(OTTAWA – September 21, 2021) – Today, the Armenian National Committee of Canada (ANCC) is joining Armenians in Canada and around the world in celebrating the 30th anniversary of the independence of the Republic of Armenia.
On September 21, 1991 – after seventy years of Soviet dominance, Armenia regained its independence and rebuilt a modern-day republic, against a backdrop of enormous socio-economic and security challenges.
“While we are proud of the great strides achieved by the Republic of Armenia over the course of the last three decades, we remain deeply concerned by the ongoing security challenges faced by the Armenian people and the never-ending aggression of Turkey and Azerbaijan,” said Hrag Tarakdjian, Co-President of the ANCC.
Years of stalled negotiations, unchecked Turkish-Azerbaijani warmongering and harrowing indifference from the international community resulted in last year’s Turkish-backed Azerbaijani aggression against the Republics of Armenia and Artsakh, ending in an egregious ceasefire announcement that left Armenia and Artsakh facing renewed diplomatic and security challenges.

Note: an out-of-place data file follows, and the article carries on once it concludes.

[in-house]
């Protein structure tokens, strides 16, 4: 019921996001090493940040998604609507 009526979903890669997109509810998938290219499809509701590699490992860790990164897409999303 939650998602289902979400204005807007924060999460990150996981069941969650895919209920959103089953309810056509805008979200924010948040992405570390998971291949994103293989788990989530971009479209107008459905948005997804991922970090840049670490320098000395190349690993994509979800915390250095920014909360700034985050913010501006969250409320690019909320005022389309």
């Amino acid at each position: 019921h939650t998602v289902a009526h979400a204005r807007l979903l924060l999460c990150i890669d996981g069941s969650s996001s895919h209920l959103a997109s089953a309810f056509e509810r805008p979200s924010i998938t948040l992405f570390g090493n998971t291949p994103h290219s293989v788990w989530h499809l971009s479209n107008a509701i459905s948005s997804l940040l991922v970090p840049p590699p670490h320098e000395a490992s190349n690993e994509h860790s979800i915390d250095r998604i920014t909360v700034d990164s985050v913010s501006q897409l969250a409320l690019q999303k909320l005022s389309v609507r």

Despite the gradual advancement of bilateral relations between Canada and Armenia since 1991, Canada remains the only G7 country that does not maintain a permanent diplomatic mission in Yerevan, significantly limiting Canada’s efforts to substantially help Armenia address its challenges and consolidate its democratic progress.
This absence was particularly pronounced during last year’s 44-day war in Artsakh, where the Canadian manufactured WESCAM avionics were found to be used on illegally supplied Turkish drones.
“The fact that Canada was effectively absent from the region significantly limited Ottawa’s diplomatic efforts, while clouding the judgement of certain decision makers who issued the reckless exemptions for the WESCAM avionics,” said Shahen Mirakian, Co-President of the ANCC.
The war and its aftermath, coupled with many other regional challenges and opportunities are potent signals that it is high time for Canada to finally establish an embassy in Yerevan and commit to strengthening Ottawa’s role in the South Caucasus.